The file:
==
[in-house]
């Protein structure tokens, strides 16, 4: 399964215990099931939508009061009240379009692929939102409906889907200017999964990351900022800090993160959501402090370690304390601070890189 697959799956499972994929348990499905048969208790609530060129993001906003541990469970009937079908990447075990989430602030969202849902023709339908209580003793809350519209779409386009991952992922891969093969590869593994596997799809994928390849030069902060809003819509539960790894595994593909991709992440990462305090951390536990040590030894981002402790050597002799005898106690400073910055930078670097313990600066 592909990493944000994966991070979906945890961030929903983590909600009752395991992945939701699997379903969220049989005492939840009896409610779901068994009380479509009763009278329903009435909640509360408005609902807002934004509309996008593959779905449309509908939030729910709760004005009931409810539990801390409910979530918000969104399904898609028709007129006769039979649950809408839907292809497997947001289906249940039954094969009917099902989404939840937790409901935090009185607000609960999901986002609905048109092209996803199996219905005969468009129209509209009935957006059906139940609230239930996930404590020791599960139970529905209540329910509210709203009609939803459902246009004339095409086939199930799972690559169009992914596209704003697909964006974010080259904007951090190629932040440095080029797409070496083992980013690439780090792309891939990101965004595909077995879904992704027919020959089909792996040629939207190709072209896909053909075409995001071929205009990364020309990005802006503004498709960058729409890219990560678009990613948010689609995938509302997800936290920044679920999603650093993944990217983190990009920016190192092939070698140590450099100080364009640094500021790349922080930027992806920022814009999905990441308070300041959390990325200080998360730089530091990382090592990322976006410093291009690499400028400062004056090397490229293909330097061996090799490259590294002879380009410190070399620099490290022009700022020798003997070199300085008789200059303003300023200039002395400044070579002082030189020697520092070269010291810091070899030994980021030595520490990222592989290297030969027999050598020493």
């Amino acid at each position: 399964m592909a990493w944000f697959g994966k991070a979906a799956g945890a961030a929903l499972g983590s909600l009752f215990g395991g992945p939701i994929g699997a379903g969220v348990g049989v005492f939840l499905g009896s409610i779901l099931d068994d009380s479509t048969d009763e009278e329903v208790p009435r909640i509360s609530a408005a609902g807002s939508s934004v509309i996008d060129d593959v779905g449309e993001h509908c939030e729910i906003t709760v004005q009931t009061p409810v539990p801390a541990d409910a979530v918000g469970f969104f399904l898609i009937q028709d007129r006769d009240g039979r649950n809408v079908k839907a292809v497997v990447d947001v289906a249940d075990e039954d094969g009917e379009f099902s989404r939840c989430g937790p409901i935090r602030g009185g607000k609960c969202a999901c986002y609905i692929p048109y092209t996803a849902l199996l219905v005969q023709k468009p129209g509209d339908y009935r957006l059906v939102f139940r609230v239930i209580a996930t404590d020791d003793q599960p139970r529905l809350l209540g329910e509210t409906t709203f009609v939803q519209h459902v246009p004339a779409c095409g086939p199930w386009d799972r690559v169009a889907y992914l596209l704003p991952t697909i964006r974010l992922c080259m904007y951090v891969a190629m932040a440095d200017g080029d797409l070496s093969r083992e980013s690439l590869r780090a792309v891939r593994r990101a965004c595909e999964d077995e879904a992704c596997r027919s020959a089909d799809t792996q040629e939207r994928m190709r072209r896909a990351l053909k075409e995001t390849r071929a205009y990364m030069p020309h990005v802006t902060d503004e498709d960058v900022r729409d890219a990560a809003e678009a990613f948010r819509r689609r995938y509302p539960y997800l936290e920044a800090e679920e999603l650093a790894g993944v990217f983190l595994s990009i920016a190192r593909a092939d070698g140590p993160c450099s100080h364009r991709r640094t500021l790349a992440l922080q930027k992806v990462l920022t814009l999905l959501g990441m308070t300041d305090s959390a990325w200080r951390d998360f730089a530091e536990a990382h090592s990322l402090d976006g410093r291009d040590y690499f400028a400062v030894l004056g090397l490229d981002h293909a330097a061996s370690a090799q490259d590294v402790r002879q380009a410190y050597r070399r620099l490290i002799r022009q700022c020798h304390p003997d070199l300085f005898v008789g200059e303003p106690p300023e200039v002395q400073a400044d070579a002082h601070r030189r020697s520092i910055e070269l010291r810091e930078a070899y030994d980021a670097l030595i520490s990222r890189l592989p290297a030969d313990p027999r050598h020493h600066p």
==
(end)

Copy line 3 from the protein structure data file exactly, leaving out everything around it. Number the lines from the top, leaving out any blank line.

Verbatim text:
């Amino acid at each position: 399964m592909a990493w944000f697959g994966k991070a979906a799956g945890a961030a929903l499972g983590s909600l009752f215990g395991g992945p939701i994929g699997a379903g969220v348990g049989v005492f939840l499905g009896s409610i779901l099931d068994d009380s479509t048969d009763e009278e329903v208790p009435r909640i509360s609530a408005a609902g807002s939508s934004v509309i996008d060129d593959v779905g449309e993001h509908c939030e729910i906003t709760v004005q009931t009061p409810v539990p801390a541990d409910a979530v918000g469970f969104f399904l898609i009937q028709d007129r006769d009240g039979r649950n809408v079908k839907a292809v497997v990447d947001v289906a249940d075990e039954d094969g009917e379009f099902s989404r939840c989430g937790p409901i935090r602030g009185g607000k609960c969202a999901c986002y609905i692929p048109y092209t996803a849902l199996l219905v005969q023709k468009p129209g509209d339908y009935r957006l059906v939102f139940r609230v239930i209580a996930t404590d020791d003793q599960p139970r529905l809350l209540g329910e509210t409906t709203f009609v939803q519209h459902v246009p004339a779409c095409g086939p199930w386009d799972r690559v169009a889907y992914l596209l704003p991952t697909i964006r974010l992922c080259m904007y951090v891969a190629m932040a440095d200017g080029d797409l070496s093969r083992e980013s690439l590869r780090a792309v891939r593994r990101a965004c595909e999964d077995e879904a992704c596997r027919s020959a089909d799809t792996q040629e939207r994928m190709r072209r896909a990351l053909k075409e995001t390849r071929a205009y990364m030069p020309h990005v802006t902060d503004e498709d960058v900022r729409d890219a990560a809003e678009a990613f948010r819509r689609r995938y509302p539960y997800l936290e920044a800090e679920e999603l650093a790894g993944v990217f983190l595994s990009i920016a190192r593909a092939d070698g140590p993160c450099s100080h364009r991709r640094t500021l790349a992440l922080q930027k992806v990462l920022t814009l999905l959501g990441m308070t300041d305090s959390a990325w200080r951390d998360f730089a530091e536990a990382h090592s990322l402090d976006g410093r291009d040590y690499f400028a400062v030894l004056g090397l490229d981002h293909a330097a061996s370690a090799q490259d590294v402790r002879q380009a410190y050597r070399r620099l490290i002799r022009q700022c020798h304390p003997d070199l300085f005898v008789g200059e303003p106690p300023e200039v002395q400073a400044d070579a002082h601070r030189r020697s520092i910055e070269l010291r810091e930078a070899y030994d980021a670097l030595i520490s990222r890189l592989p290297a030969d313990p027999r050598h020493h600066p």